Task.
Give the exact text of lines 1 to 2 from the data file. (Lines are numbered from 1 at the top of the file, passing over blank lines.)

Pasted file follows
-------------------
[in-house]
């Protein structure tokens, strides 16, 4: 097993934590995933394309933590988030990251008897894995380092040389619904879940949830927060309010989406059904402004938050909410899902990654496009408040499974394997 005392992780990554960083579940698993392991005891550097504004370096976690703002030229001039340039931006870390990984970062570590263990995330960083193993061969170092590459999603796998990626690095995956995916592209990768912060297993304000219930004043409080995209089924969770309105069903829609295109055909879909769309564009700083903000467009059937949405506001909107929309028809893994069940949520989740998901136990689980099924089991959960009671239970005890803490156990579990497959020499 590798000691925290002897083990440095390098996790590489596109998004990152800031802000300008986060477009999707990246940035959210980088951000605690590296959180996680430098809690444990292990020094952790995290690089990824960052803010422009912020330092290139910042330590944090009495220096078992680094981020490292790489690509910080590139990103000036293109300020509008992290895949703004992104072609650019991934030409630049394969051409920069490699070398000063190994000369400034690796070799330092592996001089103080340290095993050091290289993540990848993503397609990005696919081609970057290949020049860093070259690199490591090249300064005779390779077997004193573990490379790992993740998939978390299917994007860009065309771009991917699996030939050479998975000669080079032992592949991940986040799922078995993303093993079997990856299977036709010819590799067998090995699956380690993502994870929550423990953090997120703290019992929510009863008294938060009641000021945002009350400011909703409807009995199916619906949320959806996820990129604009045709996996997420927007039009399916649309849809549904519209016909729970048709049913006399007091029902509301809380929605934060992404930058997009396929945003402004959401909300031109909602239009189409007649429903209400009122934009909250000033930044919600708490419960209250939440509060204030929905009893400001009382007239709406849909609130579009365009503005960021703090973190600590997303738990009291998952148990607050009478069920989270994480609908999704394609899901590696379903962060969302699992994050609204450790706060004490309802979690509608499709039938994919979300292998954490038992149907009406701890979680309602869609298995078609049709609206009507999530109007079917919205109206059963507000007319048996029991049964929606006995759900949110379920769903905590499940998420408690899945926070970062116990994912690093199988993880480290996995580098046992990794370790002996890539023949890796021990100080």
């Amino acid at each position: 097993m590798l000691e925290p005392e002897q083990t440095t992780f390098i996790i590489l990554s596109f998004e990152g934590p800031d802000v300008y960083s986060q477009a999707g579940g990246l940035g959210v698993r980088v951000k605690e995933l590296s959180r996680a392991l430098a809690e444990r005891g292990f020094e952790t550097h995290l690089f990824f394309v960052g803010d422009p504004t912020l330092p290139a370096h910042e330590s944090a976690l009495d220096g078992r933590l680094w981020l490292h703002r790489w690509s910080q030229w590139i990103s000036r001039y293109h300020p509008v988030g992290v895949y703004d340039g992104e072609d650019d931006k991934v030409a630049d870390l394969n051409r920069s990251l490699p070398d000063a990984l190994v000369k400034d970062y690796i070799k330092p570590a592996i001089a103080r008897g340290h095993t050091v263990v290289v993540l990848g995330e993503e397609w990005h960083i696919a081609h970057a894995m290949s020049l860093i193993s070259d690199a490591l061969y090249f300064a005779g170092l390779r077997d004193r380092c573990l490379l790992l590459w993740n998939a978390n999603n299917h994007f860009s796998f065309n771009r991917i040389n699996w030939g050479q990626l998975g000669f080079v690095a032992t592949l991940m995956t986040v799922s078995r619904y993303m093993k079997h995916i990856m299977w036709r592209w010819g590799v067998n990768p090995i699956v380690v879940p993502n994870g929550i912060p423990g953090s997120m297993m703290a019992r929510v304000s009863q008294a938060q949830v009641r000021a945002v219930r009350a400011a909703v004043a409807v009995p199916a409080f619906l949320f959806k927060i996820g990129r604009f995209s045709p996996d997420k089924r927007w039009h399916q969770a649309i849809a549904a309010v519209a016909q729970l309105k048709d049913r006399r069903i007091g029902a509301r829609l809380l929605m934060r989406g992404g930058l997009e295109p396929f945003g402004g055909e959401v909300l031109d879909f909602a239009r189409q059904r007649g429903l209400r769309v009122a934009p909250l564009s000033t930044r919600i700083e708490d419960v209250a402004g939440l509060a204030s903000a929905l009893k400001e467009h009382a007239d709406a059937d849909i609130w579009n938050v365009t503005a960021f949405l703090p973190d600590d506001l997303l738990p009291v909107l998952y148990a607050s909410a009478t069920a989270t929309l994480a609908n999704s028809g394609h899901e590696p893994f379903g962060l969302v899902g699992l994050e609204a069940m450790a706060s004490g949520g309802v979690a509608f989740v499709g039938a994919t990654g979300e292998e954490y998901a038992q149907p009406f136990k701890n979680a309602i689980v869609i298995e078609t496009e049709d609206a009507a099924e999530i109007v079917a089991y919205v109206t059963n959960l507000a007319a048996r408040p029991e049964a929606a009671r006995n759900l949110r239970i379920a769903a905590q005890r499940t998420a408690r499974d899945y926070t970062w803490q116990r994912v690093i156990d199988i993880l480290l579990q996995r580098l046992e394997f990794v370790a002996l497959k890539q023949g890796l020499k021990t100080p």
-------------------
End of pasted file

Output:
[in-house]
């Protein structure tokens, strides 16, 4: 097993934590995933394309933590988030990251008897894995380092040389619904879940949830927060309010989406059904402004938050909410899902990654496009408040499974394997 005392992780990554960083579940698993392991005891550097504004370096976690703002030229001039340039931006870390990984970062570590263990995330960083193993061969170092590459999603796998990626690095995956995916592209990768912060297993304000219930004043409080995209089924969770309105069903829609295109055909879909769309564009700083903000467009059937949405506001909107929309028809893994069940949520989740998901136990689980099924089991959960009671239970005890803490156990579990497959020499 590798000691925290002897083990440095390098996790590489596109998004990152800031802000300008986060477009999707990246940035959210980088951000605690590296959180996680430098809690444990292990020094952790995290690089990824960052803010422009912020330092290139910042330590944090009495220096078992680094981020490292790489690509910080590139990103000036293109300020509008992290895949703004992104072609650019991934030409630049394969051409920069490699070398000063190994000369400034690796070799330092592996001089103080340290095993050091290289993540990848993503397609990005696919081609970057290949020049860093070259690199490591090249300064005779390779077997004193573990490379790992993740998939978390299917994007860009065309771009991917699996030939050479998975000669080079032992592949991940986040799922078995993303093993079997990856299977036709010819590799067998090995699956380690993502994870929550423990953090997120703290019992929510009863008294938060009641000021945002009350400011909703409807009995199916619906949320959806996820990129604009045709996996997420927007039009399916649309849809549904519209016909729970048709049913006399007091029902509301809380929605934060992404930058997009396929945003402004959401909300031109909602239009189409007649429903209400009122934009909250000033930044919600708490419960209250939440509060204030929905009893400001009382007239709406849909609130579009365009503005960021703090973190600590997303738990009291998952148990607050009478069920989270994480609908999704394609899901590696379903962060969302699992994050609204450790706060004490309802979690509608499709039938994919979300292998954490038992149907009406701890979680309602869609298995078609049709609206009507999530109007079917919205109206059963507000007319048996029991049964929606006995759900949110379920769903905590499940998420408690899945926070970062116990994912690093199988993880480290996995580098046992990794370790002996890539023949890796021990100080």